Approach to the virilizing girl at puberty.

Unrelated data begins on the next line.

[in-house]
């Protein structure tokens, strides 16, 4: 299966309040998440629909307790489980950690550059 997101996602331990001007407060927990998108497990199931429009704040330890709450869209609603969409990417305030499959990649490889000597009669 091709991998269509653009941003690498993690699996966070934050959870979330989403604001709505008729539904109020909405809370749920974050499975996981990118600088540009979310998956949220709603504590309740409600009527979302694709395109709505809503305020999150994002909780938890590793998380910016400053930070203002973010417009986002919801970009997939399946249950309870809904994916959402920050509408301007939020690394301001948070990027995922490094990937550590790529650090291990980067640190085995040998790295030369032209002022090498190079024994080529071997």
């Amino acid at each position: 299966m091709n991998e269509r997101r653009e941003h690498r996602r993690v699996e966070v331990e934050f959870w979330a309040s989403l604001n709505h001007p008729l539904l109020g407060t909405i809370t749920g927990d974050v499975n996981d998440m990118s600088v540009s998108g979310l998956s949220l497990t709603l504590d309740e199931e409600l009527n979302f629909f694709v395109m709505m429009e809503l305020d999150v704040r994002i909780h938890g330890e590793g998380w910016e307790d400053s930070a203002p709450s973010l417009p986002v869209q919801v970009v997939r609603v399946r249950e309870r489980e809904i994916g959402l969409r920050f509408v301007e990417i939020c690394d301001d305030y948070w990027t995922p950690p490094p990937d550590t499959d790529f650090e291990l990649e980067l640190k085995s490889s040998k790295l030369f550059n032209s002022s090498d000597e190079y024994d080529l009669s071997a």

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Virilization is the medical term for describing a female who develops characteristics associated with male hormones (androgens) at any age, or when a newborn girl shows signs of prenatal male hormone exposure at birth. In girls, androgen levels are low during pregnancy and childhood. A first physiologic rise of adrenal androgens is observed at the age of 6-8 years and reflects functional activation of the zona reticularis of the adrenal cortex at adrenarche manifesting clinically with first pubic and axillary hairs. Early adrenarche is known as ‘premature adrenarche’. It is mostly idiopathic and of uncertain pathologic relevance but requires the exclusion of other causes of androgen excess (e.g. non-classic congenital adrenal hyperplasia) that might exacerbate clinically into virilization. The second modest physiologic increase of circulating androgens occurs then during pubertal development which reflects the activation of ovarian steroidogenesis contributing to the peripheral androgen pool. However, at puberty initiation (and beyond) ovarian steroidogenesis is normally devoted to estrogen production for the development of secondary female bodily characteristics (e.g. breast development). Serum total testosterone in a young adult woman is therefore about 10-20-fold lower than in a young man, while midcycle estradiol is about 10-20-fold higher. But if androgen production starts too early, progresses rapidly and in marked excess (usually more than 3-5 times above normal), females will manifest with signs of virilization such as masculine habitus, deepening of the voice, severe acne, excessive facial and (male typical) body hair, clitoromegaly and increased muscle development. Several medical conditions may cause virilization in girls and women including androgen-producing tumors of the ovaries or adrenal cortex, (non-)classical congenital adrenal hyperplasia (CAH) and, more rarely, other disorders (also referred to as differences) of sex development (DSD). The purpose of this article is to describe the clinical approach to the girl with virilization at puberty, focussing on diagnostic challenges. The review is written from the perspective of the case of an 11.5-year-old girl who was referred to our clinic for progressive, rapid onset clitoromegaly, and was then diagnosed with a complex genetic form of DSD that led to abnormal testosterone production from a dysgenetic gonad at onset of puberty. Her genetic workup revealed a unique translocation of an abnormal duplicated Y-chromosome to a deleted chromosome 9, including the Doublesex and Mab-3 Related Transcription factor 1 (DMRT1) gene.

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